DOJ’s Probe Into Google Focuses on Third-Party Ad Tools

The Justice Department is advancing its antitrust probe of Google with a more specific focus on how its third-party advertising business works with advertisers and publishers. The DOJ is also posing more detailed questions to executives inside the company, its rivals, advertising agencies, ad technology companies and publishers among others. Those questions center around Google’s integration of its ad server with its ad exchange, and Google’s requirement for advertisers to use its tools to buy ad space on YouTube. Continue reading DOJ’s Probe Into Google Focuses on Third-Party Ad Tools

AT&T Readies Streaming Service, Rebrands DirecTV Now

AT&T plans to rename streaming service DirecTV Now as AT&T TV Now. Its new streaming service AT&T TV will be tested in a handful of markets; customers will be able to access AT&T TV and AT&T TV Now via the same AT&T TV app on mobile devices and/or connected TVs. To continue service, DirecTV Now subscribers will have to accept AT&T’s terms of service, and will then be able to log in with the same credentials. AT&T, which has not released pricing information for the new services yet, lost about two million traditional pay-TV subs last year.  Continue reading AT&T Readies Streaming Service, Rebrands DirecTV Now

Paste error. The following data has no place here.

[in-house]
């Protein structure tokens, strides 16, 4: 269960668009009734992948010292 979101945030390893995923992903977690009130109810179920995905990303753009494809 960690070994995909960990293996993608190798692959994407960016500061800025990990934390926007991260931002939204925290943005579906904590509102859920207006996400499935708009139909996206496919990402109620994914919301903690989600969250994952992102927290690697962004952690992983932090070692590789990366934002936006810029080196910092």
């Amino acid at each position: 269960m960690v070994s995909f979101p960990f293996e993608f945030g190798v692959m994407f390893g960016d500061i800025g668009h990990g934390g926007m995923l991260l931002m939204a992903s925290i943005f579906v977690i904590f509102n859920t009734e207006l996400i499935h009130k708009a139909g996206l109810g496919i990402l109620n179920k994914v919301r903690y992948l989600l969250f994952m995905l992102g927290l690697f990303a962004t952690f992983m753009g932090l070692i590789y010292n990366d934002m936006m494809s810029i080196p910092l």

TV Broadcasters and Set Manufacturers Promote ATSC 3.0

At NAB 2019 in Las Vegas, a coalition of U.S. broadcasters announced that the new TV standard, ATSC 3.0, will roll out to 40 markets by the end of 2020. The capabilities of ATSC 3.0, which is based on an IP (Internet Protocol) network, include 4K, HDR and over-the-air mobile reception of TV content. TVNewsCheck contributing editor Glen Dickson, who moderated a panel of broadcasters and others involved with the advanced TV standard, noted that the announcement is “a big boost” to ATSC 3.0’s fortunes. Continue reading TV Broadcasters and Set Manufacturers Promote ATSC 3.0

Tribune Deal to Make Nexstar Top Local TV Operator in U.S.

Texas-based Nexstar Media Group has inked a deal to acquire Tribune Media for about $4.1 billion, which will make Nexstar the largest local U.S. TV operator. The news comes on the heels of Sinclair Broadcast Group’s thwarted deal to purchase Tribune for $3.9 billion, which fell through due to regulatory issues. According to sources, Nexstar made an all-cash offer for Tribune, valued at around $46.50 per share. The company, which has a market capitalization of $3.8 billion, was also able to outbid private equity firm Apollo Global Management. Continue reading Tribune Deal to Make Nexstar Top Local TV Operator in U.S.